By Maine law, a worker is an employee unless they meet tests to be an independent contractor. That makes them subject to employment tax and workers compensation. If your Maine business hires independents, here’s what you need to do.

Get Documentation from Subcontractors

Workers compensation charges sub costs as payroll unless you have proof of subcontractor status. That can be a very expensive surprise. And the bill is due in lump sum.

Reduce Your Maine Workers Comp Costs

Certificates of insurance and WCB266s are “get out of jail free” cards. Use them to avoid a costly workers compensation insurance audit.

For more Maine Workers Compensation insurance tips, contact Noyes Hall & Allen in South Portland at 207-799-5541. We’re independent and committed to you!

What Maine Small Business Owners Need to Know About Insurance

Running your small Portland, ME business can be a rewarding and satisfying endeavor. However, without the right liability insurance coverage, running your small business open you up to lawsuits. Here is a brief description from Noyes Hall & Allen Insurance of the most common business liability insurance.

Worker’s Comp

Worker’s compensation insurance is required in Maine for any business with employees. As a business owner, you need to stay up to date on your state’s requirements concerning worker’s compensation insurance. Worker’s compensation insurance protects your employees when they are injured on the job. This also protects you as the employer from liability for said injuries.

Liability Insurance

General liability is one of the most important types of insurance for the small business owner to have. Liability can come in many forms. Individuals can get injured on your property or by your product. Something could go wrong with a service you provided resulting in damage or injury. Liability insurance will protect you in these situations and ensure that your company is not required to pay out of pocket for these types of liability claims.

Commercial Auto

If your company owns vehicles in order to provide services or deliveries, then you need business auto insurance. Commercial vehicle insurance can cover your drivers and your vehicles in the event of an accident. If your company uses vehicles, then you will no doubt have invested a good deal of money into those vehicles. This will protect that investment.

Umbrella Insurance

Commercial umbrella insurance policies help small business cover all their bases in one simple policy. Umbrella policies provide high limits of liabilty over your general liability and business auto policies. To learn more about small businesses, contact our friendly staff at Noyes Hall & Allen Insurance serving Portland, ME at 207-799-5541. We offer a choice of Maine’s best business insurance companies, so we can help you find the best value. We’re independent and committed to you.

Maine Food Truck Insurance

Food trucks have roamed the streets of Portland Maine for several years.  Now they’re popping up in places from Biddeford Saco to Westbrook, Scarborough to Freeport, Sugarloaf to Sunday River. Food truck insurance can be a challenge for an inexperienced insurance agent. Insurance companies know how to insure trucks. They know how to insure restaurants. But rolling restaurants are different.

5 Types of Insurance Every Food Truck Needs

  • General Liability  Insurance

    If someone breaks a tooth in a crabmeat roll or gets food poisoning after eating your product, they’re going to come back to you. GL coverage pays for these claims, as well as slips and falls and other injuries or damage that occur at your location.

  • Business Auto Insurance

    If you get in an accident while you’re on the move, you need to have your food truck fixed and back online soon. If you’re at fault, you’ll also need protection to pay for the damage and injury you cause.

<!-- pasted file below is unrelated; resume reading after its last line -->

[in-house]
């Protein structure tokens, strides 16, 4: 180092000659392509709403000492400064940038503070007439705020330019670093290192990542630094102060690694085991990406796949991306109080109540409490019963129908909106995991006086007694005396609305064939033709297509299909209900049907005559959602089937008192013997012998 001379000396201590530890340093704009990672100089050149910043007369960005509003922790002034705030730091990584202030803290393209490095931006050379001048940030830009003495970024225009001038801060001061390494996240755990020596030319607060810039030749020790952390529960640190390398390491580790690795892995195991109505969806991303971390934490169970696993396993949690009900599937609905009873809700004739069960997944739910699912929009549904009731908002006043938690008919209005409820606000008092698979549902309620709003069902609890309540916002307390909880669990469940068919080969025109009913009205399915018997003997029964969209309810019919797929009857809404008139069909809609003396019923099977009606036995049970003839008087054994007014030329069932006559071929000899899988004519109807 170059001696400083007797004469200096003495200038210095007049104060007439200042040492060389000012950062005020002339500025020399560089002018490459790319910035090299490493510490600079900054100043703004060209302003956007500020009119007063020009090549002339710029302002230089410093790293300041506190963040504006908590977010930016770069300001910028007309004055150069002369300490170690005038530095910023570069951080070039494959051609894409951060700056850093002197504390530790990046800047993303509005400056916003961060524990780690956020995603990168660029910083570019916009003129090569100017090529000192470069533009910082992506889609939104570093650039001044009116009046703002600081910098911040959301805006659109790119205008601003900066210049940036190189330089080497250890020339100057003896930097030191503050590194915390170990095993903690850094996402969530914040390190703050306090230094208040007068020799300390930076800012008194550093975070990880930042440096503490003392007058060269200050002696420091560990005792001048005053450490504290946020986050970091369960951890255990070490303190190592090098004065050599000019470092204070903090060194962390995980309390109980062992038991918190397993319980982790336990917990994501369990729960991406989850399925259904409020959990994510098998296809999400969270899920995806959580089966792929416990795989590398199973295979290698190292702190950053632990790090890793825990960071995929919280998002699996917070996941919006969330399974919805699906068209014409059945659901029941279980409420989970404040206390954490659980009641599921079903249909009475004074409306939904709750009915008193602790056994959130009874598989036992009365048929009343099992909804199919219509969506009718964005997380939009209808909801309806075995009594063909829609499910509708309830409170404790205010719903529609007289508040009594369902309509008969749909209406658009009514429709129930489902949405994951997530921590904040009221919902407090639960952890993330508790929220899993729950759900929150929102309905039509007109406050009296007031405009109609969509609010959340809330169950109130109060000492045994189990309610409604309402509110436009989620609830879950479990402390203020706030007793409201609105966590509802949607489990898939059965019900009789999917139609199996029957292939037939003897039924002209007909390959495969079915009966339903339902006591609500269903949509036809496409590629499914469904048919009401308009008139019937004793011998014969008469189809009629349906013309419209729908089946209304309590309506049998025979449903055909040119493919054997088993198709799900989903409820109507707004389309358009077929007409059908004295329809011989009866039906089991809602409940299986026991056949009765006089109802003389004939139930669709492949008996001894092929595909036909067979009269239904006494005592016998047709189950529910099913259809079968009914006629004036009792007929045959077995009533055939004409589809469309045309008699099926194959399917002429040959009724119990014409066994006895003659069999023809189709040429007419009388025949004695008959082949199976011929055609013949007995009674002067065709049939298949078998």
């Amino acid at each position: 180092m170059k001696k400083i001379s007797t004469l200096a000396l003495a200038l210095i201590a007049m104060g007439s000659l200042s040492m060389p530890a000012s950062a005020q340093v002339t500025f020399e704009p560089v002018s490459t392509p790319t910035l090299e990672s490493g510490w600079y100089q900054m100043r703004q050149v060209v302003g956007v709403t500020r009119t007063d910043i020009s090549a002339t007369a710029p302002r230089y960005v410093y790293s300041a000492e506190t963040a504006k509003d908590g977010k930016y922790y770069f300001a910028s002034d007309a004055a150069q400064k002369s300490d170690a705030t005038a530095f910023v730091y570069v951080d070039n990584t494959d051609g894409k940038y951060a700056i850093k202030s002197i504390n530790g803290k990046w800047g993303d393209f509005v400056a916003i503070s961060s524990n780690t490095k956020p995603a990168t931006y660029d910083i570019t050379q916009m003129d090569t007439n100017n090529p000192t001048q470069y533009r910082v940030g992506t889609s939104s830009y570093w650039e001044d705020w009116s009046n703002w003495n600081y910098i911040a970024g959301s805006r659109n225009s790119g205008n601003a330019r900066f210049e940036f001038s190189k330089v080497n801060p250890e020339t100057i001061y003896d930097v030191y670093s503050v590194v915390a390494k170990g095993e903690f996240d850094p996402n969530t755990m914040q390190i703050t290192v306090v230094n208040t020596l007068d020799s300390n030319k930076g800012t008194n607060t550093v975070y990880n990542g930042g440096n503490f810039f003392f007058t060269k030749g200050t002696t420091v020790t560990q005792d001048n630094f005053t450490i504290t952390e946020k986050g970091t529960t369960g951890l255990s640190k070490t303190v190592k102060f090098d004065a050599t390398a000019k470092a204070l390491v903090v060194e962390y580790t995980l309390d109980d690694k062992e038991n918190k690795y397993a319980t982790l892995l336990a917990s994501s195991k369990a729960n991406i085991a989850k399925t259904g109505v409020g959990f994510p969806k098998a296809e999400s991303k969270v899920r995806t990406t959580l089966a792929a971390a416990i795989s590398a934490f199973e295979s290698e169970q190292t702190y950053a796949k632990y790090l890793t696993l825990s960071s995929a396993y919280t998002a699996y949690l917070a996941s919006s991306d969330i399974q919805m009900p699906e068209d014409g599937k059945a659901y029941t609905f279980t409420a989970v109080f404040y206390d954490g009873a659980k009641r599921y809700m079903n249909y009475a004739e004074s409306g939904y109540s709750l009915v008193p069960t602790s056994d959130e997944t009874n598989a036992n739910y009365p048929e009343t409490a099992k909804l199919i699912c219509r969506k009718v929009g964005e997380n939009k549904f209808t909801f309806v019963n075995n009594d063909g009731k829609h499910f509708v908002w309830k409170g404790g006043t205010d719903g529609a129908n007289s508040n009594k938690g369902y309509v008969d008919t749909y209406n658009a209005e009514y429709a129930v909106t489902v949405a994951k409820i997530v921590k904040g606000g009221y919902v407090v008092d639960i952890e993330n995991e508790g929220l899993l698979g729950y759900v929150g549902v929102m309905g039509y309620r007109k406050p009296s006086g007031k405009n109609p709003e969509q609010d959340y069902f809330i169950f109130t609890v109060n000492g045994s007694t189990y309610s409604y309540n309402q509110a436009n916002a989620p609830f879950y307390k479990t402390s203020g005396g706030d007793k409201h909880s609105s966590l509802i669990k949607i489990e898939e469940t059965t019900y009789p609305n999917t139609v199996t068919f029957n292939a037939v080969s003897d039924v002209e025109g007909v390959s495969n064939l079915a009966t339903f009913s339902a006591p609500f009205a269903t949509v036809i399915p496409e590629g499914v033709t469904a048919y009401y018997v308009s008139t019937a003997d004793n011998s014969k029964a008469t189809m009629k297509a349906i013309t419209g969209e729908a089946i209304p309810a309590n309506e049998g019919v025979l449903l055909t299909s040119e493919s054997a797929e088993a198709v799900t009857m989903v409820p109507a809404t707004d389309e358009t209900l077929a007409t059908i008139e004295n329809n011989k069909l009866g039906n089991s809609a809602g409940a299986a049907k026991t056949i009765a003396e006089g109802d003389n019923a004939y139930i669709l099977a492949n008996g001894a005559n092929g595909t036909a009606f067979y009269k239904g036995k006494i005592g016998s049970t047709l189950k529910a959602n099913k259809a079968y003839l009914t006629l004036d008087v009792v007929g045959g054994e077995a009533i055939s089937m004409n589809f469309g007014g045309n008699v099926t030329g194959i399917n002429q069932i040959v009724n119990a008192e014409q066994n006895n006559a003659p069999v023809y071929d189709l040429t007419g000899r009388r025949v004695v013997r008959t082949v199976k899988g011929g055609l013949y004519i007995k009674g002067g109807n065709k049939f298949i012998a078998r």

• Workers Compensation Insurance

    By law, you’re required to provide Maine workers comp coverage for your employees. If they’re injured at work or miss time due to an on-the-job injury or illness, workers compensation insurance pays them.

  • Business Property Insurance

    You have a big investment in your inventory, fixtures and supplies, both at the commissary and on your food truck. Insurance can protect that asset against fire, theft, equipment breakdown and more.

  • Loss Of Food Truck Income

    If your food truck is down, you have no income.  What if your fryer malfunctions, causing a fire? You could be off the road for the whole summer season. Or what if your best brewery location or outdoor venue suddenly shuts down due to a fire, windstorm or some other disaster? Business income insurance for food trucks can help you replace the income you lose following property losses like these.

Get Maine Food Truck Insurance

If you have questions about insuring a food truck in Maine, contact a Noyes Hall & Allen insurancce agent in South Portland at 207-799-5541, or click “get a quote” above. We’ve insured food trucks since they first came to Maine. We offer a choice of Maine’s preferred insurance companies, including the Acadia Street Eats food truck program by Acadia Insurance. We’ll help you find an insurance solution that fits your business and your budget. We’re independent and committed to you.

Commercial Insurance for Maine Small Business

Maine small businesses face many of the same hazards as their larger counterparts. They are also unique, and as such, they have unique insurance needs. For businesses in the Portland, South Portland and Scarborough, ME area, the agents with Noyes Hall & Allen Insurance can help you to find the right insurance policy to protect their unique operations.

Maine small businesses are not legally required to carry property or liability insurance. If your business has employees, you must carry Workers Compensation insurance, though. Smart business owners know that insurance is a cost-effective way to protect their investment in property such as inventory, fixtures and equipment. They also know that business liability insurance will protect them from lawsuits alleging negligence that causes injury or property damage.

Many business contracts require proof of insurance. These include rental agreements and leases, equipment leases, and independent contractor agreements.  A Noyes Hall & Allen Insurance agent can help you determine what kind of insurance you need and how much. They’ll help work within your budget so you don’t buy too much – or too little – insurance. For those in the Greater Portland, ME area, Noyes Hall & Allen Insurance offers the choice of several of Maine’s preferred insurers. We’re independent and committed to you. Call us at 207-799-5541.